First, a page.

Tyler Mackie was born to silversmithing parents in Portland, OR and received her B.F.A. from Oregon State University in 2005, and later received her M.F.A. with a concentration in painting and drawing from Louisiana State University in 2009; Mackie’s graduate thesis show made a departure from the 2-D emphasis, and marked her current, creative commitment to craft-based sculptural fiber work. During the remainder of 2009, through to the close of 2010 Mackie lived and worked in Madison, WI and held the volunteer gallery managing position at the independent art and music space, The Project Lodge. Upon leaving this gallery position, she made plans to return home to Portland. Mackie returned to living and working in her hometown in 2011, exploring relationships between various performance, visual and craft-based communities. Her current major project is to coordinate a community-based, knit project to honor the centennial celebration of the Broadway Bridge, scheduled for installation in August of this year. Expanded Draught incorporated Mackie into the collective in 2009 for their exhibition at the Galway Arts Centre.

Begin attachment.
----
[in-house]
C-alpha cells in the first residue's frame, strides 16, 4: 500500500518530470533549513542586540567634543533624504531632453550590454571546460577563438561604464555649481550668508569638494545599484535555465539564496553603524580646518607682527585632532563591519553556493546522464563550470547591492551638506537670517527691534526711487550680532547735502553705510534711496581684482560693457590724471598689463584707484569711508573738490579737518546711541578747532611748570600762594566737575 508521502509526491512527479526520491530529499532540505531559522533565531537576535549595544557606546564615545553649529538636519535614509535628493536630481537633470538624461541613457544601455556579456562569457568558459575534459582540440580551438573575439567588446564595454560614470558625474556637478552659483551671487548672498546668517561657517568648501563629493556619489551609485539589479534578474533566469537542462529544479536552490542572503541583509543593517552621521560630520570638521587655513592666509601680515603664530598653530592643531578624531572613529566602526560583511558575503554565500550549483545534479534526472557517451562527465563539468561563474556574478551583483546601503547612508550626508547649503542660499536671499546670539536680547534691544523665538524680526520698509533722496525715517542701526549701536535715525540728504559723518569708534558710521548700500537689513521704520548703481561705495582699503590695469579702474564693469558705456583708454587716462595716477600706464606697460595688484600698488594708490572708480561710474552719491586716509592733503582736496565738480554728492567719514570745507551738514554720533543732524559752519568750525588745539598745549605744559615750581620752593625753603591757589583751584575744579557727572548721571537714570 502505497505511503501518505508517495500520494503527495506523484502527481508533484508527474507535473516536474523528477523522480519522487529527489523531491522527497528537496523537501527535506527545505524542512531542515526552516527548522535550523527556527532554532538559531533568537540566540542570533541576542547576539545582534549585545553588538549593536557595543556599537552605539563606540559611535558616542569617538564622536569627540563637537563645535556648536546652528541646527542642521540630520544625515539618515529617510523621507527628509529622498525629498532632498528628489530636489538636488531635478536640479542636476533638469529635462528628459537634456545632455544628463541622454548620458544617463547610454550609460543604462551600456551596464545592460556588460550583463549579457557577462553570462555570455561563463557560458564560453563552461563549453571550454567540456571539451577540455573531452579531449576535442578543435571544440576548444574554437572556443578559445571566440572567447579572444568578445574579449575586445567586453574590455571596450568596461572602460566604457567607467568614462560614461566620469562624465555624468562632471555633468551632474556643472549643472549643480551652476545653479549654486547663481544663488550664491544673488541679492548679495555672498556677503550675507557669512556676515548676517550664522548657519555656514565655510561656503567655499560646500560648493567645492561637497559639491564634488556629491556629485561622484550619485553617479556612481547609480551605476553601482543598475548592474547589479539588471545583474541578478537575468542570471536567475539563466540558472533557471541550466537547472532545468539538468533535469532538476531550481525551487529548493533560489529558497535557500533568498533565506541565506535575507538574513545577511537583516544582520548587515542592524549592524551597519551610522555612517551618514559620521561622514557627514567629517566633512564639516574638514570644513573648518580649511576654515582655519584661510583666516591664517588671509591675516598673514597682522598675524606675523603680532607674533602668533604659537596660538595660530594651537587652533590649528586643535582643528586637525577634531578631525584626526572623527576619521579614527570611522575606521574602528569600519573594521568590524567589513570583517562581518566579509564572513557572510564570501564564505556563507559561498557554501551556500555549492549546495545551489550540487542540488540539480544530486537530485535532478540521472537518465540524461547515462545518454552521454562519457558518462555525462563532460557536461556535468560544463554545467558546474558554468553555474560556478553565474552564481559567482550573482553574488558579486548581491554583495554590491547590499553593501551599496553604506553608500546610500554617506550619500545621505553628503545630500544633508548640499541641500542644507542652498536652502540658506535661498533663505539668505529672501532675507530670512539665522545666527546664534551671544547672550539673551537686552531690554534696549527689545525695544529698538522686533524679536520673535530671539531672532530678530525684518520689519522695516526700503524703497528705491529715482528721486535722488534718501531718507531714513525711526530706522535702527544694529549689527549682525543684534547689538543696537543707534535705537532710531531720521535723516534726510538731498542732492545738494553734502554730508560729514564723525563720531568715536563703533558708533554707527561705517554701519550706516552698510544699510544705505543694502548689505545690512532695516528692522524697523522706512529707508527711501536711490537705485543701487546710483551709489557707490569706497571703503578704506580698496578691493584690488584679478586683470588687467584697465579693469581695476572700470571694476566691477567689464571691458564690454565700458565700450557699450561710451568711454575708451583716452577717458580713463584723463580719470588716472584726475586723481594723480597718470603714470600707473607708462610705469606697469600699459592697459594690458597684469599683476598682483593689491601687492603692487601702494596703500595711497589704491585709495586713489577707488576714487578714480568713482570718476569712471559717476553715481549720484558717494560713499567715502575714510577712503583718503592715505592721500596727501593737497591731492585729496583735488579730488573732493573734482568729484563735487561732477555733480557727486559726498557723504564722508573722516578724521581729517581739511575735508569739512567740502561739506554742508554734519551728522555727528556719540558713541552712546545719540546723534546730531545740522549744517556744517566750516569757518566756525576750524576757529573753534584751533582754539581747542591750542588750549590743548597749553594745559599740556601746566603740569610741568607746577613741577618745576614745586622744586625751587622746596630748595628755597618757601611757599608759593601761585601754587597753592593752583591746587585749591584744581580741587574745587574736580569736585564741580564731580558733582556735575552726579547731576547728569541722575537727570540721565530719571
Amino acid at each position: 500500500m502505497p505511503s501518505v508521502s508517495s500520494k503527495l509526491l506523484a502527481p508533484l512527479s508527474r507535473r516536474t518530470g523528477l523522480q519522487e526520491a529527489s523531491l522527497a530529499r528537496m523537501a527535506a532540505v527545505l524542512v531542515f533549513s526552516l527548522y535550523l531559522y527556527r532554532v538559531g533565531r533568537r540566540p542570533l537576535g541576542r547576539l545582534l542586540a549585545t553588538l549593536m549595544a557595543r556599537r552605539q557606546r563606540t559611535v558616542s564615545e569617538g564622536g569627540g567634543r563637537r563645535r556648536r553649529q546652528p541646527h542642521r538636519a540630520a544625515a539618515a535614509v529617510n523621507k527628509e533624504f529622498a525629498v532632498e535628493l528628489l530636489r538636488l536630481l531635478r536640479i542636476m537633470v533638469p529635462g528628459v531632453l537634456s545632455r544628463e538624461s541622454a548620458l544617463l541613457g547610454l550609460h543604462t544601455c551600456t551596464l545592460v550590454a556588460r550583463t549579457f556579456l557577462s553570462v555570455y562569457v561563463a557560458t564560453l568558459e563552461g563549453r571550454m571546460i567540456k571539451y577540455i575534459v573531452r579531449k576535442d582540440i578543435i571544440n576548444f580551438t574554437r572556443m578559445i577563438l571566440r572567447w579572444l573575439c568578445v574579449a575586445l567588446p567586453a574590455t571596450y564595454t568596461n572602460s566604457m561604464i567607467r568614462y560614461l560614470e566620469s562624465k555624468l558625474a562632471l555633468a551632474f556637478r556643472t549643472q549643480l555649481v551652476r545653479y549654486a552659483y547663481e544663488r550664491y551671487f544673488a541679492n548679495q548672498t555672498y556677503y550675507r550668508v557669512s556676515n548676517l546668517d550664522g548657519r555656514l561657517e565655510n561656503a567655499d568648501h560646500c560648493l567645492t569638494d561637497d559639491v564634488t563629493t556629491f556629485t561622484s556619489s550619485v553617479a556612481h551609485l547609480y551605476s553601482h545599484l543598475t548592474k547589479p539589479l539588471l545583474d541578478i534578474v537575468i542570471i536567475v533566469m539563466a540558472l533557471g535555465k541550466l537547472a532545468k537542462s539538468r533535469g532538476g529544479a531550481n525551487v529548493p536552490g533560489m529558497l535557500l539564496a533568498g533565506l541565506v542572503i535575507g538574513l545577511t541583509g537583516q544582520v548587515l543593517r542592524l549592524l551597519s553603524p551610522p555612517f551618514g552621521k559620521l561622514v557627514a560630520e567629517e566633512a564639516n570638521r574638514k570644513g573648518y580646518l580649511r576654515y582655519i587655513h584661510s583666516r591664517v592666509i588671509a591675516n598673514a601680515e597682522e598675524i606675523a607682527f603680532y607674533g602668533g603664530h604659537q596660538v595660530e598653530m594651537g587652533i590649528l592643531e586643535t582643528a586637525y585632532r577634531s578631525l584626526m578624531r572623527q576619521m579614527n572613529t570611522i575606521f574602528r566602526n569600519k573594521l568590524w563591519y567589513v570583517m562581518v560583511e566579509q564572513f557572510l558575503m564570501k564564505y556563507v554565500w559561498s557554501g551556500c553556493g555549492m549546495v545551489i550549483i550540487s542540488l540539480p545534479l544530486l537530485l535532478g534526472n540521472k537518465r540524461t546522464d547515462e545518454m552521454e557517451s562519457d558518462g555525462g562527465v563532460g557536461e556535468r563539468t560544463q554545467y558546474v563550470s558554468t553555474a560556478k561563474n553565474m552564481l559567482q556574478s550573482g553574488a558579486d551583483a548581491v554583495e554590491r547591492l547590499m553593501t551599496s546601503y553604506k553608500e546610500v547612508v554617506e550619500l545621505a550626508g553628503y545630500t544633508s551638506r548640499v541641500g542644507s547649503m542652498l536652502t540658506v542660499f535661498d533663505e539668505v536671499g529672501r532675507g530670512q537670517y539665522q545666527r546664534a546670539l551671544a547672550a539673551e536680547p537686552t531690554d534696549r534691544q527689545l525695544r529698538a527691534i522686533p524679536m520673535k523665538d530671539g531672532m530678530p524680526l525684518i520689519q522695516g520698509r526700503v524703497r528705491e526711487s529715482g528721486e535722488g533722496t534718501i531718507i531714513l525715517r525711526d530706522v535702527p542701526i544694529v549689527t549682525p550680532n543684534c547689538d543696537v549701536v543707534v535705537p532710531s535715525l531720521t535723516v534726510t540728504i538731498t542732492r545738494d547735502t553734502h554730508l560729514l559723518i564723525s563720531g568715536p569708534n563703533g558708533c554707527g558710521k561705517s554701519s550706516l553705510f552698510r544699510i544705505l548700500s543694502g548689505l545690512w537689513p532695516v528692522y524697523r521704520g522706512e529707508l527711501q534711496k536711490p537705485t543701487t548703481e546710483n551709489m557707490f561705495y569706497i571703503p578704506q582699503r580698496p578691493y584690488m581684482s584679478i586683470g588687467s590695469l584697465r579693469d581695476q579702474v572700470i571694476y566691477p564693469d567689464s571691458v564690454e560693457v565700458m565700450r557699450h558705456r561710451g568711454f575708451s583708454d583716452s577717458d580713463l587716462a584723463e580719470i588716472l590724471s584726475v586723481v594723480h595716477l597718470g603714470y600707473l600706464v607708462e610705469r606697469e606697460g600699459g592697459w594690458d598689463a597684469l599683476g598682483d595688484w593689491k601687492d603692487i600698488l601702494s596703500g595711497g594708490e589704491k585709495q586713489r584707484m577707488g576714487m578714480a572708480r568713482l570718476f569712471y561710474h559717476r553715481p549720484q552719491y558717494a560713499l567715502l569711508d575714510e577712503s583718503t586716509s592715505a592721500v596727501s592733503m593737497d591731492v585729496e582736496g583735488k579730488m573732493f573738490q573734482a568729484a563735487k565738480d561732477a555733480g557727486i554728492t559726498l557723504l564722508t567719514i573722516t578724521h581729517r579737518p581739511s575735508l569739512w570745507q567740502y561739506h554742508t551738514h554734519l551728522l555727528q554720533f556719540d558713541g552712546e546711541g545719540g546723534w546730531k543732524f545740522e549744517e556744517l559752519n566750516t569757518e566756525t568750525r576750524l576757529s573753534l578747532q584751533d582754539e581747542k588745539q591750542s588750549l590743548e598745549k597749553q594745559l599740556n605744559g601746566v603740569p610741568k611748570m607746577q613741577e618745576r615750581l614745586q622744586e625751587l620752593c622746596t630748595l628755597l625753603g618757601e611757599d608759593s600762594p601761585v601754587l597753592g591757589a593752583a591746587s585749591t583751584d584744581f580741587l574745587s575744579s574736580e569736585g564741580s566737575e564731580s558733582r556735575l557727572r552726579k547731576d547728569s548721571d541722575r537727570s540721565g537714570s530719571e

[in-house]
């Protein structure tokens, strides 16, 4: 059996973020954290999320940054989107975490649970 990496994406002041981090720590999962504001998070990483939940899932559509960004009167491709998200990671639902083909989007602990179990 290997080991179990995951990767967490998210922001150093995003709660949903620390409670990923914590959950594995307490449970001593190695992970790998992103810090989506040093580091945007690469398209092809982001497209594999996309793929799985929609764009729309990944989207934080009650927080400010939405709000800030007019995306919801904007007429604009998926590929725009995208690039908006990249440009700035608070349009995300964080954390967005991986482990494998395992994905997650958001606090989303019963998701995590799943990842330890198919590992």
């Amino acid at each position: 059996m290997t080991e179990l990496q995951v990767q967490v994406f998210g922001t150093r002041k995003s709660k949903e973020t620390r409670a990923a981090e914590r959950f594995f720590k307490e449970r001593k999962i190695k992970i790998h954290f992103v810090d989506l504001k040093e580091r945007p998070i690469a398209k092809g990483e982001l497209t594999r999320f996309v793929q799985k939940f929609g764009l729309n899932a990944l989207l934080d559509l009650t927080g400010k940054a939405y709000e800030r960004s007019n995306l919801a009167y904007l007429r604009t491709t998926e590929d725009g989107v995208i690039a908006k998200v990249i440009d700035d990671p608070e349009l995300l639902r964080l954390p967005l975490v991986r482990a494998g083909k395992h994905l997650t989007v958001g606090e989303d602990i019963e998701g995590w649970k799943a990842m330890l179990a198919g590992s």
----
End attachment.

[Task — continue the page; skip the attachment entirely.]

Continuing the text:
Statement of work:
I like taking pretty to a level of beautiful disturbance. Pretty entices through its loud, bedazzled and laced adornment, beckoning the viewer to approach. In mass quantities, pretty overwhelms, but it can also quietly seduce.
My work performs this seduction through appeals to nostalgia, play and the body. By way of traditional handicraft I create myriad scenes of girlhood and womanhood, interpreting moments where the two intersect into hyper and hybridized experiences of the female and the feminine. One especially successful interpreter in these explorations has been Girl, a fictional character crafted from personal girlhood memories. In conversations with Girl, I consider how pretty, the female, and the feminine can converge into visual dialogues that excite and interrupt the sensibilities of the viewer.
In these in between spaces, I make room for the beautiful disturbance: the toothache that proceeds a sweet tooth’s frenzied sugar binge. I derive pure pleasure from crafting three-dimensional objects and spaces that delight and overwhelm the senses of my viewers, allowing them to pulse between exquisite ache and abundance. This sensuous engagement with the viewer is a carefully choreographed seduction, arranged to offer a liminal, intimate encounter with the plush, lush and sugar-encrusted. It is a practice in both comfort and discomfort.